The elephant in the room, so far as the women's draw at the U.S. Open is concerned, is the overpowering presence of Serena Williams. Hope took root two weeks ago in Cincinnati, where Li Na pushed Williams to the limit before losing in the semifinals, then world No. 2 Victoria Azarenka pushed Williams over the edge, winning a third-set tiebreaker for the title.
But Williams never has won a title in Cincinnati, and here at the Billie Jean King Tennis Center in Flushing, where she has four titles, she's a force of nature. Azarenka went three sets Tuesday in a fourth-round win over Ana Ivanovic and Li required three sets in a quarterfinal triumph over Ekaterina Makarova, then the Williams steamroller leveled Carla Suarez Navarro, 6-0, 6-0, in the quarterfinals Tuesday night. It is only the second time since 1968 in women's singles that an opponent was defeated 6-0, 6-0 in quarterfinals or later.
Williams has lost a grand total of 13 games in her first five wins in this Open, and she is No. 1 in service games won, holding serve 97 percent of the time (35 of 36). After the match, Williams cited her experience in the windy conditions at Arthur Ashe Stadium, saying, "I've been playing here like 50 years." Asked if she's peaking, Williams said: "No, not yet. I hope not."
Li ranks third in service games won at 83 percent (40 of 48), and Azarenka dropped to 21st at 74 percent (32 of 43) after winning only seven of her 14 service games in a 4-6, 6-3, 6-4 fourth-round win that was pushed back a day by Monday's rain. But the fact is that neither Li nor Azarenka is playing at the same level as Williams.
After Li topped Makarova, 6-4, 6-7 (5), 6-2, to become the first woman from China to reach the Open semis, she said, "I always try to be the first one . . . It was exciting." But as for the way she played, Li frowned and said: "I'm not so happy. Today's the first time I was feeling so nervous."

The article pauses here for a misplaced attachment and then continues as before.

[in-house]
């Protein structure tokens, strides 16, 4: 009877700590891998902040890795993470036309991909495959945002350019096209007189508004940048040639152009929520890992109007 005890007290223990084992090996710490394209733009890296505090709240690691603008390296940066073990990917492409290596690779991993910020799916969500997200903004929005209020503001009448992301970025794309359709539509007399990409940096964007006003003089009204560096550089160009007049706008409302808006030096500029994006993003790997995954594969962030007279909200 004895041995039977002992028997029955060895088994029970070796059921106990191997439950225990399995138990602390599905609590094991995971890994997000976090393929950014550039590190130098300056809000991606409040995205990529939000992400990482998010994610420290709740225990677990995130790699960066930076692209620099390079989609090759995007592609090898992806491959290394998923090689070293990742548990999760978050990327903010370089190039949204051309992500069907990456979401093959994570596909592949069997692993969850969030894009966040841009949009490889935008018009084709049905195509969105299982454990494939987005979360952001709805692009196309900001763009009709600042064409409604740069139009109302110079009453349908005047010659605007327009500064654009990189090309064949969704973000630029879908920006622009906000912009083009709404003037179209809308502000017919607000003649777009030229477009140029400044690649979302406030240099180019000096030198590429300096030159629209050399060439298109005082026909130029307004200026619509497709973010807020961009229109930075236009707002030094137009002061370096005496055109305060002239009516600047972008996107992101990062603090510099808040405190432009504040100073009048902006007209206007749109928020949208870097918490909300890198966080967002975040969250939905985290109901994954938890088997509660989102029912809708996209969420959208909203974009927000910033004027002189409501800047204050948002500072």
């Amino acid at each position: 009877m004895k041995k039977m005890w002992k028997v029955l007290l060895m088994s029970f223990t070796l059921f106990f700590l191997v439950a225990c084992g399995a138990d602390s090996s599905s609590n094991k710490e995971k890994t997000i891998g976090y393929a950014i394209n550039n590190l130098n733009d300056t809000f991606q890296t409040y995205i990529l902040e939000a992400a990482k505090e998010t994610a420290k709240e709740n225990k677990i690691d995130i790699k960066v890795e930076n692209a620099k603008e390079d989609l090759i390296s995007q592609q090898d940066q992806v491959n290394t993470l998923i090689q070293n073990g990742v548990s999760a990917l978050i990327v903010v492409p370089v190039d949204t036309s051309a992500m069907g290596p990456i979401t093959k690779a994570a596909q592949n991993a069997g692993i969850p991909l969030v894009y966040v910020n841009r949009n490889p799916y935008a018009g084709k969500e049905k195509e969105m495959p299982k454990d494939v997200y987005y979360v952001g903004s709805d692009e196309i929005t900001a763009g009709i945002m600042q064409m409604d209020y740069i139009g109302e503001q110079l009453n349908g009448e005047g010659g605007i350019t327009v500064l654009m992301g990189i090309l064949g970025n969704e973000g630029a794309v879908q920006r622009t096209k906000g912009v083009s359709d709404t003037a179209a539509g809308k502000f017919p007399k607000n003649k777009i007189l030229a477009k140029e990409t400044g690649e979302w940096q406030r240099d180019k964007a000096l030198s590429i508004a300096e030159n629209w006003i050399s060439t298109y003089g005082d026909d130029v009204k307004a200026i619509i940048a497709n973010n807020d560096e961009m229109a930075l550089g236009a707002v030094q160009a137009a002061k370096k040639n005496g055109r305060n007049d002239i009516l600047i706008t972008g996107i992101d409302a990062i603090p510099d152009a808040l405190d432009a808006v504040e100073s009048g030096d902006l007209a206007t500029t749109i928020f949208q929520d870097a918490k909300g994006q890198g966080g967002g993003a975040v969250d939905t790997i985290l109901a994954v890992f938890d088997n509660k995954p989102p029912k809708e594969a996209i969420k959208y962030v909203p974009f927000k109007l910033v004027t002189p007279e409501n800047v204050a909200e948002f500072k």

Li's nerves showed when she was up a mini-break in the second-set tiebreaker and recorded one of her eight double faults. But after losing her serve three times in the second set, Li steadied herself with a flawless final set. Asked how well she must serve to compete with Williams in Thursday's semifinal, Li said, "If you only think about what opponent is doing, you already lose match before you come on court."
Azarenka said it was "remarkable" she beat Ivanovic while playing less than her best. But the truth is that neither player could hold serve. They broke each other in seven straight games at one stretch. "I think we're just great returners," Azarenka said with a laugh. "It's as simple as that . . . There is a lot of room to improve, but I don't think my serve was a deal breaker in those games I lost today."
Azarenka, who won her second straight Australian Open in January, faces a quarterfinal Wednesday against Daniela Hantuchova. She's trying not to look ahead to a potential rematch of last year's Open final loss to Williams. Asked if she's at the same level now that she was in Cincinnati, Azarenka didn't try to pretend. "That's a little bit silly to compare," she said. "I never search for the feeling I had maybe in Cincinnati or the Australian Open. It's not going to feel the same way."
No, this U.S. Open has the feeling of a Williams walkover.